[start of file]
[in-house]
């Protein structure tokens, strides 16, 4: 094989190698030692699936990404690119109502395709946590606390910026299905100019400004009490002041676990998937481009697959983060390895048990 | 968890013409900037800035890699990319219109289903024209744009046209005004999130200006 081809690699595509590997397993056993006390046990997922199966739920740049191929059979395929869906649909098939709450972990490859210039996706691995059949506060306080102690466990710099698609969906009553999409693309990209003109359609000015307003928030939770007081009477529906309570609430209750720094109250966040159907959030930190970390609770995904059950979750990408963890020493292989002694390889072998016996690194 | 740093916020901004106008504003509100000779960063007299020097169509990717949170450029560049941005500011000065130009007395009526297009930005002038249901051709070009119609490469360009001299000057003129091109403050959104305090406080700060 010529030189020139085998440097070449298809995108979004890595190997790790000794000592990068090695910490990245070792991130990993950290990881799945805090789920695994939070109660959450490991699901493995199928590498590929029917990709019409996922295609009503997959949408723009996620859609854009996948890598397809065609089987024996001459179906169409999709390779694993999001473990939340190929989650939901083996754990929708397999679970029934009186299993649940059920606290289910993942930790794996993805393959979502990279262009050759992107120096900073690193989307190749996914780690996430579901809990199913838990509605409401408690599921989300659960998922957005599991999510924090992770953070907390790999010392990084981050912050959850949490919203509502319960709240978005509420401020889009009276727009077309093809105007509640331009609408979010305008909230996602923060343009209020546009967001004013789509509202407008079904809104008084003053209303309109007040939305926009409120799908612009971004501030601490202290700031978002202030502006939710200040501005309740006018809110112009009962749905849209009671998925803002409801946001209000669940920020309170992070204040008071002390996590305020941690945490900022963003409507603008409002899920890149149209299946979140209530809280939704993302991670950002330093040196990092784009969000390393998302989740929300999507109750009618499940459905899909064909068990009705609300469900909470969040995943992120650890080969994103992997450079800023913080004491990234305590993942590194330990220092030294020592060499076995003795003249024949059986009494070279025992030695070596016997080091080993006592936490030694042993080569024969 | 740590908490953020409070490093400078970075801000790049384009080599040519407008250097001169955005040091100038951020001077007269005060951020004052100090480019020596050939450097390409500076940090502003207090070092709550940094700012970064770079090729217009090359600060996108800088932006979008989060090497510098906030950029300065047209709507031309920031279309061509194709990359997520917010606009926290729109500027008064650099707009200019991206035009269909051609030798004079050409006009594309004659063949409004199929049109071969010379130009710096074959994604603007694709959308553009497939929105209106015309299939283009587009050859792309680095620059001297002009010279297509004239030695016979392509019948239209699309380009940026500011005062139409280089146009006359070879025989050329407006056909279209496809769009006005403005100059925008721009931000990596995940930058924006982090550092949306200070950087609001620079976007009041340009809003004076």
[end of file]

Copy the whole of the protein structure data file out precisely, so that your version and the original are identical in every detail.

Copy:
[in-house]
């Protein structure tokens, strides 16, 4: 094989190698030692699936990404690119109502395709946590606390910026299905100019400004009490002041676990998937481009697959983060390895048990 | 968890013409900037800035890699990319219109289903024209744009046209005004999130200006 081809690699595509590997397993056993006390046990997922199966739920740049191929059979395929869906649909098939709450972990490859210039996706691995059949506060306080102690466990710099698609969906009553999409693309990209003109359609000015307003928030939770007081009477529906309570609430209750720094109250966040159907959030930190970390609770995904059950979750990408963890020493292989002694390889072998016996690194 | 740093916020901004106008504003509100000779960063007299020097169509990717949170450029560049941005500011000065130009007395009526297009930005002038249901051709070009119609490469360009001299000057003129091109403050959104305090406080700060 010529030189020139085998440097070449298809995108979004890595190997790790000794000592990068090695910490990245070792991130990993950290990881799945805090789920695994939070109660959450490991699901493995199928590498590929029917990709019409996922295609009503997959949408723009996620859609854009996948890598397809065609089987024996001459179906169409999709390779694993999001473990939340190929989650939901083996754990929708397999679970029934009186299993649940059920606290289910993942930790794996993805393959979502990279262009050759992107120096900073690193989307190749996914780690996430579901809990199913838990509605409401408690599921989300659960998922957005599991999510924090992770953070907390790999010392990084981050912050959850949490919203509502319960709240978005509420401020889009009276727009077309093809105007509640331009609408979010305008909230996602923060343009209020546009967001004013789509509202407008079904809104008084003053209303309109007040939305926009409120799908612009971004501030601490202290700031978002202030502006939710200040501005309740006018809110112009009962749905849209009671998925803002409801946001209000669940920020309170992070204040008071002390996590305020941690945490900022963003409507603008409002899920890149149209299946979140209530809280939704993302991670950002330093040196990092784009969000390393998302989740929300999507109750009618499940459905899909064909068990009705609300469900909470969040995943992120650890080969994103992997450079800023913080004491990234305590993942590194330990220092030294020592060499076995003795003249024949059986009494070279025992030695070596016997080091080993006592936490030694042993080569024969 | 740590908490953020409070490093400078970075801000790049384009080599040519407008250097001169955005040091100038951020001077007269005060951020004052100090480019020596050939450097390409500076940090502003207090070092709550940094700012970064770079090729217009090359600060996108800088932006979008989060090497510098906030950029300065047209709507031309920031279309061509194709990359997520917010606009926290729109500027008064650099707009200019991206035009269909051609030798004079050409006009594309004659063949409004199929049109071969010379130009710096074959994604603007694709959308553009497939929105209106015309299939283009587009050859792309680095620059001297002009010279297509004239030695016979392509019948239209699309380009940026500011005062139409280089146009006359070879025989050329407006056909279209496809769009006005403005100059925008721009931000990596995940930058924006982090550092949306200070950087609001620079976007009041340009809003004076």